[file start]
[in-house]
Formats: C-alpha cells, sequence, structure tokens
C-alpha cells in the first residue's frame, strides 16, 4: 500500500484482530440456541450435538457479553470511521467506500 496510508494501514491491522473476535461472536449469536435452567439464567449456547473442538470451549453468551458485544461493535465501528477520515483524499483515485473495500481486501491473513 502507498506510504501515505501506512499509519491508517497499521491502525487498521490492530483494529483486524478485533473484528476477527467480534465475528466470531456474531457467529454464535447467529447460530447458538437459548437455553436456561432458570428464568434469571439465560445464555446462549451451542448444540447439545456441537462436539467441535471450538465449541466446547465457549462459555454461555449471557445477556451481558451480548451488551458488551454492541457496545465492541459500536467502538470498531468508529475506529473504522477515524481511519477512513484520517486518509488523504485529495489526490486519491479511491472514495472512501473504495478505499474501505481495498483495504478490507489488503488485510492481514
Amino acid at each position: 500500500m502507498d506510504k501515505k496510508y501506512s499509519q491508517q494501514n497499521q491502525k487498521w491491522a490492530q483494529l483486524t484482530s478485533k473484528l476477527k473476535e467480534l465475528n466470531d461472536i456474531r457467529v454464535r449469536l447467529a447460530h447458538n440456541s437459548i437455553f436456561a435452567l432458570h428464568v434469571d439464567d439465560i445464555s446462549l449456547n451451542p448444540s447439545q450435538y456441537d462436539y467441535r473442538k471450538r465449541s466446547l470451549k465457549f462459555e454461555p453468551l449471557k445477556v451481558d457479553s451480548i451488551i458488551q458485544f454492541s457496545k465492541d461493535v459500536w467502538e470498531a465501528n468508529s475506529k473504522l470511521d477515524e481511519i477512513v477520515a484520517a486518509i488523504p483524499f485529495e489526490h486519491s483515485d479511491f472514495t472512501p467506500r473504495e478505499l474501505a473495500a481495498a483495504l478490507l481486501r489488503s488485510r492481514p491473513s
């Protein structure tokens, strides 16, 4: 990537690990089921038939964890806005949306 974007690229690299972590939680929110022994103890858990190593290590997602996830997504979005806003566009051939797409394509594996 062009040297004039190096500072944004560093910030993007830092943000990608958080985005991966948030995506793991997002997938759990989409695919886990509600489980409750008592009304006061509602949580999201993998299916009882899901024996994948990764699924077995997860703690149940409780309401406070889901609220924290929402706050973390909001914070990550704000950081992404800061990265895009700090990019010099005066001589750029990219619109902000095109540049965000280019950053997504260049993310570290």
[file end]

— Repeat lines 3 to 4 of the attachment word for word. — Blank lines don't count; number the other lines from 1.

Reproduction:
C-alpha cells in the first residue's frame, strides 16, 4: 500500500484482530440456541450435538457479553470511521467506500 496510508494501514491491522473476535461472536449469536435452567439464567449456547473442538470451549453468551458485544461493535465501528477520515483524499483515485473495500481486501491473513 502507498506510504501515505501506512499509519491508517497499521491502525487498521490492530483494529483486524478485533473484528476477527467480534465475528466470531456474531457467529454464535447467529447460530447458538437459548437455553436456561432458570428464568434469571439465560445464555446462549451451542448444540447439545456441537462436539467441535471450538465449541466446547465457549462459555454461555449471557445477556451481558451480548451488551458488551454492541457496545465492541459500536467502538470498531468508529475506529473504522477515524481511519477512513484520517486518509488523504485529495489526490486519491479511491472514495472512501473504495478505499474501505481495498483495504478490507489488503488485510492481514
Amino acid at each position: 500500500m502507498d506510504k501515505k496510508y501506512s499509519q491508517q494501514n497499521q491502525k487498521w491491522a490492530q483494529l483486524t484482530s478485533k473484528l476477527k473476535e467480534l465475528n466470531d461472536i456474531r457467529v454464535r449469536l447467529a447460530h447458538n440456541s437459548i437455553f436456561a435452567l432458570h428464568v434469571d439464567d439465560i445464555s446462549l449456547n451451542p448444540s447439545q450435538y456441537d462436539y467441535r473442538k471450538r465449541s466446547l470451549k465457549f462459555e454461555p453468551l449471557k445477556v451481558d457479553s451480548i451488551i458488551q458485544f454492541s457496545k465492541d461493535v459500536w467502538e470498531a465501528n468508529s475506529k473504522l470511521d477515524e481511519i477512513v477520515a484520517a486518509i488523504p483524499f485529495e489526490h486519491s483515485d479511491f472514495t472512501p467506500r473504495e478505499l474501505a473495500a481495498a483495504l478490507l481486501r489488503s488485510r492481514p491473513s